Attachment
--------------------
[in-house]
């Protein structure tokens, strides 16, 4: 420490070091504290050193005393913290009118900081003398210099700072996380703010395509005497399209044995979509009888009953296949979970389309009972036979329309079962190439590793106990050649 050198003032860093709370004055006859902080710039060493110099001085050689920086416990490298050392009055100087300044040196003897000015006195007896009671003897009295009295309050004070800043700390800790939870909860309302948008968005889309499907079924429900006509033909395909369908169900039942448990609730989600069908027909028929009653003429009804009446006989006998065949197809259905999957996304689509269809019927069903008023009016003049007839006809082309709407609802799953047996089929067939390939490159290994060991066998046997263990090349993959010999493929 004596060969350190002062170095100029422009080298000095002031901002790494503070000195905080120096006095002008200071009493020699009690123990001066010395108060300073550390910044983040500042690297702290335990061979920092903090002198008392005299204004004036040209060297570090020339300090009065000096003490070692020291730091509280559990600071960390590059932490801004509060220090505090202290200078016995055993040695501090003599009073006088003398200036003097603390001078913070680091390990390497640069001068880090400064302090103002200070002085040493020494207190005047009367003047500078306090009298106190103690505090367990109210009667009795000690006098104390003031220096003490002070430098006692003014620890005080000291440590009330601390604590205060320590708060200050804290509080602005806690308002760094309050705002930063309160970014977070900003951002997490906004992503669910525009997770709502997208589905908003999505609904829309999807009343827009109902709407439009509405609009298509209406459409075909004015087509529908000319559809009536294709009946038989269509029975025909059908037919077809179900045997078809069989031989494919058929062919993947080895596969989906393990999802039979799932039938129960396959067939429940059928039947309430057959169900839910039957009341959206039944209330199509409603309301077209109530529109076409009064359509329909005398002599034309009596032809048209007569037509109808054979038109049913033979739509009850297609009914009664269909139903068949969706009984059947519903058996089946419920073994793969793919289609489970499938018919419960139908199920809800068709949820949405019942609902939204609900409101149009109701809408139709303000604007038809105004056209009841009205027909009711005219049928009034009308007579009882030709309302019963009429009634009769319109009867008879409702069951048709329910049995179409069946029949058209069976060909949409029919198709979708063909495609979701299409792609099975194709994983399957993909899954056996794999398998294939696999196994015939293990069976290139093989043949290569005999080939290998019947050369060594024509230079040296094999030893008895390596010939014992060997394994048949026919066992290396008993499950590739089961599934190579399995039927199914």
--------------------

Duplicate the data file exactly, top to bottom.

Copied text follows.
[in-house]
């Protein structure tokens, strides 16, 4: 420490070091504290050193005393913290009118900081003398210099700072996380703010395509005497399209044995979509009888009953296949979970389309009972036979329309079962190439590793106990050649 050198003032860093709370004055006859902080710039060493110099001085050689920086416990490298050392009055100087300044040196003897000015006195007896009671003897009295009295309050004070800043700390800790939870909860309302948008968005889309499907079924429900006509033909395909369908169900039942448990609730989600069908027909028929009653003429009804009446006989006998065949197809259905999957996304689509269809019927069903008023009016003049007839006809082309709407609802799953047996089929067939390939490159290994060991066998046997263990090349993959010999493929 004596060969350190002062170095100029422009080298000095002031901002790494503070000195905080120096006095002008200071009493020699009690123990001066010395108060300073550390910044983040500042690297702290335990061979920092903090002198008392005299204004004036040209060297570090020339300090009065000096003490070692020291730091509280559990600071960390590059932490801004509060220090505090202290200078016995055993040695501090003599009073006088003398200036003097603390001078913070680091390990390497640069001068880090400064302090103002200070002085040493020494207190005047009367003047500078306090009298106190103690505090367990109210009667009795000690006098104390003031220096003490002070430098006692003014620890005080000291440590009330601390604590205060320590708060200050804290509080602005806690308002760094309050705002930063309160970014977070900003951002997490906004992503669910525009997770709502997208589905908003999505609904829309999807009343827009109902709407439009509405609009298509209406459409075909004015087509529908000319559809009536294709009946038989269509029975025909059908037919077809179900045997078809069989031989494919058929062919993947080895596969989906393990999802039979799932039938129960396959067939429940059928039947309430057959169900839910039957009341959206039944209330199509409603309301077209109530529109076409009064359509329909005398002599034309009596032809048209007569037509109808054979038109049913033979739509009850297609009914009664269909139903068949969706009984059947519903058996089946419920073994793969793919289609489970499938018919419960139908199920809800068709949820949405019942609902939204609900409101149009109701809408139709303000604007038809105004056209009841009205027909009711005219049928009034009308007579009882030709309302019963009429009634009769319109009867008879409702069951048709329910049995179409069946029949058209069976060909949409029919198709979708063909495609979701299409792609099975194709994983399957993909899954056996794999398998294939696999196994015939293990069976290139093989043949290569005999080939290998019947050369060594024509230079040296094999030893008895390596010939014992060997394994048949026919066992290396008993499950590739089961599934190579399995039927199914």